This was our best garden…ever. Hands down. And, funny enough, the epicness (it’s word, i swear) was in direct proportion to the amount of labor I put into it this year. I know…so weird.
I started this garden in February, sitting hunched over seed catalogs making stars next to all the things that sounded good. Then I had to go back through them and mark the most realistic ones that my family would actually eat. I get caught up in that foodie thing where I’m like ‘yes, i will grow my own brussel sprouts and asparagus and I will serve them with nothing but a drizzle of expensive olive oil and herbs.’ Then my family looks at me funny and asks what we’re really having for supper. So ya, it takes a few revisions to get us to what we are really going to grow each year.
We started the seeds indoors in March & April. They took over our eating nook and the house smelled like a greenhouse but it gave me great joy to see all those little green signs of life with their promises of abundant production. As it turns out, those promises are pretty fragile. I killed an entire planting of onions and half of the cucumbers before I managed to feel relatively certain they were going to make it to a life outdoors.
Most of the seedlings were planted out in the garden during the end of May. Spring being what it is here in Oregon, it was hard to find a long enough stretch of days to let the ground dry out enough to plant them. And when I did finally get them planted, I killed more of them. Turns out there’s a certain amount of patience needed when moving seedlings from indoors to outdoors. Your supposed to set them out for a few hours at a time, increasing the amount until they have had a chance to acclimate and ‘harden off’. Huh…interesting.
|You mean one day outside isn’t enough?|
So, even with my not-so-green-thumb, we managed to have a pretty darn good garden started by the first part of June. Between the surviving seedlings and seeds I planted directly in the ground, we were off and running. And so were the weeds. Oh, how I hate weeds. No really…they are the bane of my existence. And I read somewhere that you shouldn’t rototill because it stirs up the dormant seeds and makes them germinate. So what did I do? I weeded our entire garden by hand. We’re talking a 60′ by 50′ area plus the 60′ by 10′ for the berries. It was a major pain in the hiney. But, ya know what? It worked. The weeds were sparser and slower growing, especially once we got our soaker hoses lined out so we were only watering the rows of plants. It went from a three hour job to a one hour job.
|The beginning – if you look really hard you can see tiny green things growing.|
|Captain, there be plants here!|
|Soaker hoses are my friends.|
|It actually looks productive!|
|Second plantings of lettuce, broccoli, cabbage and cauliflower…oh, and a faded scarecrow.|
And as much as I complain about it, I really didn’t mind it too much. I like working in the dirt and watching my efforts translated into vibrant plants and bushels of food. If I could make a living off of working on our farm, I’d do it in a heartbeat. I could live in work clothes everyday: old jeans, stained shirts, romeos and a ball cap. Huh…I sound like a dude. But it’s pretty much true of me…I would be happy as a clam.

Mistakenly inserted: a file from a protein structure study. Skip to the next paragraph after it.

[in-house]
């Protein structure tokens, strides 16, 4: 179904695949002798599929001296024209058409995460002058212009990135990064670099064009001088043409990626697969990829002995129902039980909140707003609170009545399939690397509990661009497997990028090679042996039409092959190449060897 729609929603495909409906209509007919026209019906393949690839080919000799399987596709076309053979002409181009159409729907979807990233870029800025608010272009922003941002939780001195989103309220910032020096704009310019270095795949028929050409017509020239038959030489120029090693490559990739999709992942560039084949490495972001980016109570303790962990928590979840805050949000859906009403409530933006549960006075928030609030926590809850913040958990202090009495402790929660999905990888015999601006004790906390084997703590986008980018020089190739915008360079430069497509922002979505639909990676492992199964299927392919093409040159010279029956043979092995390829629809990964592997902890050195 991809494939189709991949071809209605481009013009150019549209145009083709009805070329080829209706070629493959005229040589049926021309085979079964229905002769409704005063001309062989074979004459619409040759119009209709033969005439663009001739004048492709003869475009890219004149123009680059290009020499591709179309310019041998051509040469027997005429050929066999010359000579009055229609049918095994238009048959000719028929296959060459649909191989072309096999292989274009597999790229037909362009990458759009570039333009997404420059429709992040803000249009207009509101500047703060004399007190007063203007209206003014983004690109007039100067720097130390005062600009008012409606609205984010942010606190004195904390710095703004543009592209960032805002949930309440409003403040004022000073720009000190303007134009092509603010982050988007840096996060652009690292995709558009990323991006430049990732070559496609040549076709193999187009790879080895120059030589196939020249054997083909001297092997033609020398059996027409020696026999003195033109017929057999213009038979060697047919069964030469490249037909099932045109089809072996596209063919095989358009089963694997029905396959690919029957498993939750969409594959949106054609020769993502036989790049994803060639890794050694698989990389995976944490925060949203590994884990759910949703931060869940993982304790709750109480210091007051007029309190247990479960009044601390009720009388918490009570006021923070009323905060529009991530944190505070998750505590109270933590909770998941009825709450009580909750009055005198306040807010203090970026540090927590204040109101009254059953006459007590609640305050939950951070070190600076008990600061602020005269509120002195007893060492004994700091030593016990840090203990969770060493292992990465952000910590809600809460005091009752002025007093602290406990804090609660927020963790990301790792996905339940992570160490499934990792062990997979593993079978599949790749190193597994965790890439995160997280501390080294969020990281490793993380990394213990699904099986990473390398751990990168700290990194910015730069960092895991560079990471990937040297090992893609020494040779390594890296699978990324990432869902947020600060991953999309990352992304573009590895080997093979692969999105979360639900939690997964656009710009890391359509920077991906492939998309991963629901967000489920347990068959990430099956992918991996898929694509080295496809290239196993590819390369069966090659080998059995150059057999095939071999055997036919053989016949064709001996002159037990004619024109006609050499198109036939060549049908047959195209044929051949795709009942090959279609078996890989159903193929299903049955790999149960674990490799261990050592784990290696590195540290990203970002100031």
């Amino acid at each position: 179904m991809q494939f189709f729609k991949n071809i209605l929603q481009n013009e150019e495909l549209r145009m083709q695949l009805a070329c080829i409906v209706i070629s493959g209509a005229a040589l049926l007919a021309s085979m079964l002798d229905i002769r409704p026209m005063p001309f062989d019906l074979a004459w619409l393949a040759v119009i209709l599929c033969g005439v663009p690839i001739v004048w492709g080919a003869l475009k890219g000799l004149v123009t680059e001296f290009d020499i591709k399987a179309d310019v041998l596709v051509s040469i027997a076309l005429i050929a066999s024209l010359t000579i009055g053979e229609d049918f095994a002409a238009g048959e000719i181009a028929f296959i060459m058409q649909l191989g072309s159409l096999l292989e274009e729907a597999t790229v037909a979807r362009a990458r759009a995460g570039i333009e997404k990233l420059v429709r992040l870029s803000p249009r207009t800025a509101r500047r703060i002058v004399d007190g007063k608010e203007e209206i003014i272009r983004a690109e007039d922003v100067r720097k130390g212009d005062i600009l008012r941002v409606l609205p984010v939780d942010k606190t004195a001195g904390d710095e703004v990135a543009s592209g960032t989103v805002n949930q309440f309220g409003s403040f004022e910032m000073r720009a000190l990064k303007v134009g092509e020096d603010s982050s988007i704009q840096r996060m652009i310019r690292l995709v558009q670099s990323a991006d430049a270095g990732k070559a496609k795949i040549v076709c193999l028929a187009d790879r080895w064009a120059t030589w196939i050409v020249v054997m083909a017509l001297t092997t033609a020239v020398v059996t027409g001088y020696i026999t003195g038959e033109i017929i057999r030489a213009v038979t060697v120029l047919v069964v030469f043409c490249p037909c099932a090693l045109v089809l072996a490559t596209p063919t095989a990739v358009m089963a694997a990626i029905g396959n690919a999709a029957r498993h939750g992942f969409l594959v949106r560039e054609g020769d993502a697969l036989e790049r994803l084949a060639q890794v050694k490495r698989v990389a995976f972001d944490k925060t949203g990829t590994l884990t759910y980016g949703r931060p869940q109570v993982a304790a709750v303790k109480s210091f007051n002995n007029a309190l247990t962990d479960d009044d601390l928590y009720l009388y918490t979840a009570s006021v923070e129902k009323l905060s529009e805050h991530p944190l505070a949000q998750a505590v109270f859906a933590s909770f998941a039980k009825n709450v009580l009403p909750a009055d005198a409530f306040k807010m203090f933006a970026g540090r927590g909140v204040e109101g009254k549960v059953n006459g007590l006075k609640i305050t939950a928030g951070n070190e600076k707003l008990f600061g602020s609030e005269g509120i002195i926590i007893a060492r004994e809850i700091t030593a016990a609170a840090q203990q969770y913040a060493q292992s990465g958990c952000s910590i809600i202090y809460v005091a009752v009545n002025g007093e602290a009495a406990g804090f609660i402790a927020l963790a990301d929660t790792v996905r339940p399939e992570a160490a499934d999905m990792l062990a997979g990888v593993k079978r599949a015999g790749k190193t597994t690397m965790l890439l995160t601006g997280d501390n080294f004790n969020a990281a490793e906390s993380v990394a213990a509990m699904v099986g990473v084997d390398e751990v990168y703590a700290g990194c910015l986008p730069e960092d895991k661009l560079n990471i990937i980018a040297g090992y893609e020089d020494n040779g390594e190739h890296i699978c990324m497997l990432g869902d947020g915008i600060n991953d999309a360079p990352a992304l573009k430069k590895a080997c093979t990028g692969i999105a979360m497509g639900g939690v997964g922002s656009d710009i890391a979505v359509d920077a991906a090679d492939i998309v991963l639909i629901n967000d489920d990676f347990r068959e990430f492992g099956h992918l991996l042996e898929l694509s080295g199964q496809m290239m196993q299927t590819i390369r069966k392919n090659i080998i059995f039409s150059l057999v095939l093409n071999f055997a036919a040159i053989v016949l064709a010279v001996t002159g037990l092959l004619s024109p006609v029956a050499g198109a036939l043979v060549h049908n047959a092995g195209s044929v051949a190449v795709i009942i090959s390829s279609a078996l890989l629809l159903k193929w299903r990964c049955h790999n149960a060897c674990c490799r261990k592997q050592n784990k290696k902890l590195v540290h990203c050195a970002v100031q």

In July we were filling my big metal mixing bowls & colanders every day with good things: lettuce, carrots, peppers, broccoli, cauliflower, cabbage, peas, beans and berries! It was time to start canning & freezing. I have always put up our food in the freezer each year. Corn, green beans, berries & applesauce…it all went into the 2 big freezers in the barn. But this year I conquered my reluctance to tackle canning. And I will say this…the first time I tried to can jelly, I felt like a blithering idiot. Never have I felt that inept in the kitchen. So many things to have to do at the same time! And I never seemed to have any of it ready when it was supposed to be…the water either wasn’t boiling when it should have been or had been boiling so long it had evaporated below the necessary level. The lids have to simmer, the jars have to be warmed and then you have to actually prep the food. I needed more burners on my stove and at least 2 more hands.
After a few frantic texts I got some much needed advice from my BFF, and queen of the canning kitchen, Shannon. She gave me tips on how to heat the jars (in the oven, not on the stovetop) and how to prep the kitchen before even starting the canning process. The next time I tackled it, I was surprised how much easier it was. By the end of the summer I felt like I had beat my trepidation of the canning process and, dare I say it, was fairly competent at it. Just don’t ask her about my ignorance regarding the curing time for dilly beans….
By the end of the season, we had jars and jars of pickles, pickle relish, hot corn relish, dilly beans, tomato sauce, pears, peaches, apples, applesauce, and a plethora of jams & jellies. Yeah me! To top it off, my wonderfully handy husband built me a canning shelf that fit perfectly into a crevice of unused space in our eating area.
Toward the end of the summer and beginning of the school year, I was just about over the garden. With the fall season comes school, sports practices and an increase in my workload. It’s a 24 mile round trip each morning to take kids to school and again every evening for practices. So, weeding took a back seat to the rest of life and by the time we reached the end of September, I had all but abandoned whatever was left growing. So I’ll never be a multi-season gardner…eh, oh well.
|Done until next year.|
Now it’s just an overgrown plot again but come February I’ll be reaching for the seed catalogs and drawing diagrams of where things will be planted and getting excited about it all over again.